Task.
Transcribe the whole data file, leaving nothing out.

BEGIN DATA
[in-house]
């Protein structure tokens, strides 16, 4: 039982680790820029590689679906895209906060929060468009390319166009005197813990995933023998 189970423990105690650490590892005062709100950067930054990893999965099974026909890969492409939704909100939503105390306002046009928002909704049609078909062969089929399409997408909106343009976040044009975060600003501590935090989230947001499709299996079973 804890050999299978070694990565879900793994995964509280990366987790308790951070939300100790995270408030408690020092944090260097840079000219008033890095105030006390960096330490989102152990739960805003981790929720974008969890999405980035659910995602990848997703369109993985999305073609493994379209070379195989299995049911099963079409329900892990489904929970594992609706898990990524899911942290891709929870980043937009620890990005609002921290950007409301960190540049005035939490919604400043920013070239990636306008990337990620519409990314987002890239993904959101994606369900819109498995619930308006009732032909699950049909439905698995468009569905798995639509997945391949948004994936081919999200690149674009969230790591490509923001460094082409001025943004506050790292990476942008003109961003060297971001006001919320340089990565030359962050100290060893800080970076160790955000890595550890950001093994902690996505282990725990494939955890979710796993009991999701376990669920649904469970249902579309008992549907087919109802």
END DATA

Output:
[in-house]
């Protein structure tokens, strides 16, 4: 039982680790820029590689679906895209906060929060468009390319166009005197813990995933023998 189970423990105690650490590892005062709100950067930054990893999965099974026909890969492409939704909100939503105390306002046009928002909704049609078909062969089929399409997408909106343009976040044009975060600003501590935090989230947001499709299996079973 804890050999299978070694990565879900793994995964509280990366987790308790951070939300100790995270408030408690020092944090260097840079000219008033890095105030006390960096330490989102152990739960805003981790929720974008969890999405980035659910995602990848997703369109993985999305073609493994379209070379195989299995049911099963079409329900892990489904929970594992609706898990990524899911942290891709929870980043937009620890990005609002921290950007409301960190540049005035939490919604400043920013070239990636306008990337990620519409990314987002890239993904959101994606369900819109498995619930308006009732032909699950049909439905698995468009569905798995639509997945391949948004994936081919999200690149674009969230790591490509923001460094082409001025943004506050790292990476942008003109961003060297971001006001919320340089990565030359962050100290060893800080970076160790955000890595550890950001093994902690996505282990725990494939955890979710796993009991999701376990669920649904469970249902579309008992549907087919109802």